It's going to be difficult not to autolock D.Va, because she's so damn awesome.

It’s going to be difficult not to autolock D.Va, because she’s so damn awesome.

So that’s why I’m going back to boot camp. I’m taking myself into an environment where I’m not so afraid to lose and I’m going to branch out, try new heroes and work at getting better. I started last night, taking my first step to getting back into the game by jumping into quick play for a few games with my established heroes, just to get my feet wet again. But over the coming days and weeks I’m going to force myself to vary my picks and get better with a wider array of heroes. To do this, I’m going back to the way I got to grips with a handful of characters right at the start, before rushing into the game and subsequently neglecting much of the cast. So I’ve given myself these three steps:

1: Jump into the training arena to get to grips with a hero I haven’t played before. Obviously I have a working understanding of every character, having played against them all at some point in my 50-odd hours with the game, but that’s not the same as actually using them. I need to learn what to do with them myself.

2. Play a few VS AI games with that new hero to see how they play in an actual match environment. I’ll go for medium AI so that the match isn’t over in seconds and thus teaches me nothing of note.

3. Take that hero into quick play and see how I get on.

I’m not sure how much more frequently I’m going to be playing Overwatch with this plan in mind, given we’re now entering video game silly season – indeed, Gears of War 4 is out today and I want to give that the time it deserves, too – but I do know I miss the game a lot and want to get back to having fun with it. So I think what I might do is set myself a loose goal of learning a new hero a week and then reporting back on a weekly basis. That also has the positive side effect of getting me to write more, which is another thing I’ve been neglecting of late.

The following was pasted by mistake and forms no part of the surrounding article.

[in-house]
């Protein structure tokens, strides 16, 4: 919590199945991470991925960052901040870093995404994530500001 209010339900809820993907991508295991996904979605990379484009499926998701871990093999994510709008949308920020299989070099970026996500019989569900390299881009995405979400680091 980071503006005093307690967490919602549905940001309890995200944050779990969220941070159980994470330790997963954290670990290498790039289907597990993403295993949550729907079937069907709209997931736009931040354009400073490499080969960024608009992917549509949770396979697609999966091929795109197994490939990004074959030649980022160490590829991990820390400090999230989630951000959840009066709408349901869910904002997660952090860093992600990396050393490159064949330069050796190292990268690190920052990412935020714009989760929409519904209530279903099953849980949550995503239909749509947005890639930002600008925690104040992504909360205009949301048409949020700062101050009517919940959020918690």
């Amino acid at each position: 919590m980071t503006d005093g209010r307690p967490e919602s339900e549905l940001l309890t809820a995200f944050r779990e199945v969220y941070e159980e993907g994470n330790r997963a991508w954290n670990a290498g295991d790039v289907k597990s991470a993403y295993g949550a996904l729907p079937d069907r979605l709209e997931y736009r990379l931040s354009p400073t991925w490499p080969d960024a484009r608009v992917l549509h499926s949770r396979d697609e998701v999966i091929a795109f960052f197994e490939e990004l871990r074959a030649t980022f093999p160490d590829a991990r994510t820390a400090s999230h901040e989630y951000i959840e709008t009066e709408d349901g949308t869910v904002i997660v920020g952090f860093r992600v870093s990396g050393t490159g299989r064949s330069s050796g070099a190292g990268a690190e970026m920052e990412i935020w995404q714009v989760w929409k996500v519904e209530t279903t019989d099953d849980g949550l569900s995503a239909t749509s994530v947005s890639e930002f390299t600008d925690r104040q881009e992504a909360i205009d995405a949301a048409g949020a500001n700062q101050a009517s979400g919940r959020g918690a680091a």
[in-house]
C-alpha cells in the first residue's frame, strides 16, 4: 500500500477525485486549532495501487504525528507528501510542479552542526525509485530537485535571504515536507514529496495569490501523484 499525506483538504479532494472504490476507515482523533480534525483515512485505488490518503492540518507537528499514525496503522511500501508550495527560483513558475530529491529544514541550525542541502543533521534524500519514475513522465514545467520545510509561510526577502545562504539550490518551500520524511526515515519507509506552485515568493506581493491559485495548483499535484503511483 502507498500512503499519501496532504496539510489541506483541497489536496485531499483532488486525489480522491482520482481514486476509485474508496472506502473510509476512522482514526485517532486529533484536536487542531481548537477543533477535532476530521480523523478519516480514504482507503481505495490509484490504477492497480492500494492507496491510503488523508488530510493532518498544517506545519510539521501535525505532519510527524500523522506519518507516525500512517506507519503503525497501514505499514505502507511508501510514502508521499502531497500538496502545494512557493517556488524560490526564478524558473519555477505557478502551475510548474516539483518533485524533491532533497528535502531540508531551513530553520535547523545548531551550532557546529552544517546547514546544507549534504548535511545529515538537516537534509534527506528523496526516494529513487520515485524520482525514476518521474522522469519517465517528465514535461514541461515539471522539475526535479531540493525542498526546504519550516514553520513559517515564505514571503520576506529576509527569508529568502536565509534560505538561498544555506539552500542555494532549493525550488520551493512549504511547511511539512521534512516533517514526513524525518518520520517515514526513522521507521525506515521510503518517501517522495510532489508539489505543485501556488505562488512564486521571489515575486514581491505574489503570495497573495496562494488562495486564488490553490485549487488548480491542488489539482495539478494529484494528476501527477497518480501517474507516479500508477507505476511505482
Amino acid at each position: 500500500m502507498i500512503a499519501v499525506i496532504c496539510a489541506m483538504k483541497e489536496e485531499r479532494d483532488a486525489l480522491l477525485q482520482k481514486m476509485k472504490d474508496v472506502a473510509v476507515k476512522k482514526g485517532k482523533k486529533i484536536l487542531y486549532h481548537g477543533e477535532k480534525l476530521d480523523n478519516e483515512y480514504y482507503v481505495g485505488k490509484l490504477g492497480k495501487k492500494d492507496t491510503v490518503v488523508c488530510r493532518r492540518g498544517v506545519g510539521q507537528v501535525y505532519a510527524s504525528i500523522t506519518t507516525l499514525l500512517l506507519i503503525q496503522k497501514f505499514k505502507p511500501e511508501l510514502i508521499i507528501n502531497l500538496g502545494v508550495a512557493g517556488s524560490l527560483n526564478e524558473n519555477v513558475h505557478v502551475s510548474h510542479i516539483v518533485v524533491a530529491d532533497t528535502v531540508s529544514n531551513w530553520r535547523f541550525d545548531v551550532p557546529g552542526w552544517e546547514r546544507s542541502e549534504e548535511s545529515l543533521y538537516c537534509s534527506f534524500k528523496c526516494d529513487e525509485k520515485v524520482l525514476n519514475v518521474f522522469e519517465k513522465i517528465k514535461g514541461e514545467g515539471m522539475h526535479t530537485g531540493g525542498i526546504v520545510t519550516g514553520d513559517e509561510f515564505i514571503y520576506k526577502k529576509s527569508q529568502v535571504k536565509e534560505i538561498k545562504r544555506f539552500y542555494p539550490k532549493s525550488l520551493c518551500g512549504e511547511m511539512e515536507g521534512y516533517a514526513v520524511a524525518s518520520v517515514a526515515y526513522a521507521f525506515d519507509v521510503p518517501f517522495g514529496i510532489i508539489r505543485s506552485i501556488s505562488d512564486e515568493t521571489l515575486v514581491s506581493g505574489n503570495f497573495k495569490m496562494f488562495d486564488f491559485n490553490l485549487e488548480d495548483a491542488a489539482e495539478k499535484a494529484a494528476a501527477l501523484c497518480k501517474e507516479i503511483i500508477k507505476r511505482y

So we’ll see how it goes. With any luck, I’ll see you back here next week with a new hero under my belt and, hopefully, some fun Overwatch stories to tell. Who knows, I might even give my Elgato a work out and get some video evidence on the go. At the very least, even if I don’t get back into competitive and find myself enjoying it again, at least I’ll have seen more of what the game has to offer.

Blizzard have finally unveiled the first new post-release hero for their hit team-based shooter Overwatch. Say hello to Ana Amari, support sniper and mother to the rocket-wielding Pharah.

While we already have a couple of snipers in the game, in Hanzo and Widowmaker, Ana sets herself apart with her wide range of support abilities. Her biotic rifle fires darts that either heal her allies or deal damage-over-time to her enemies, with a scoped shot hitting for more initial damage. A biotic grenade allows Ana to deploy an AoE heal which also harms enemies. Additionally, affected enemies cannot be healed for a short duration, while allies receive a boost to healing from all sources. Imagine throwing one into a contested point while Zenyatta uses his ultimate or Lucio pumps up the volume.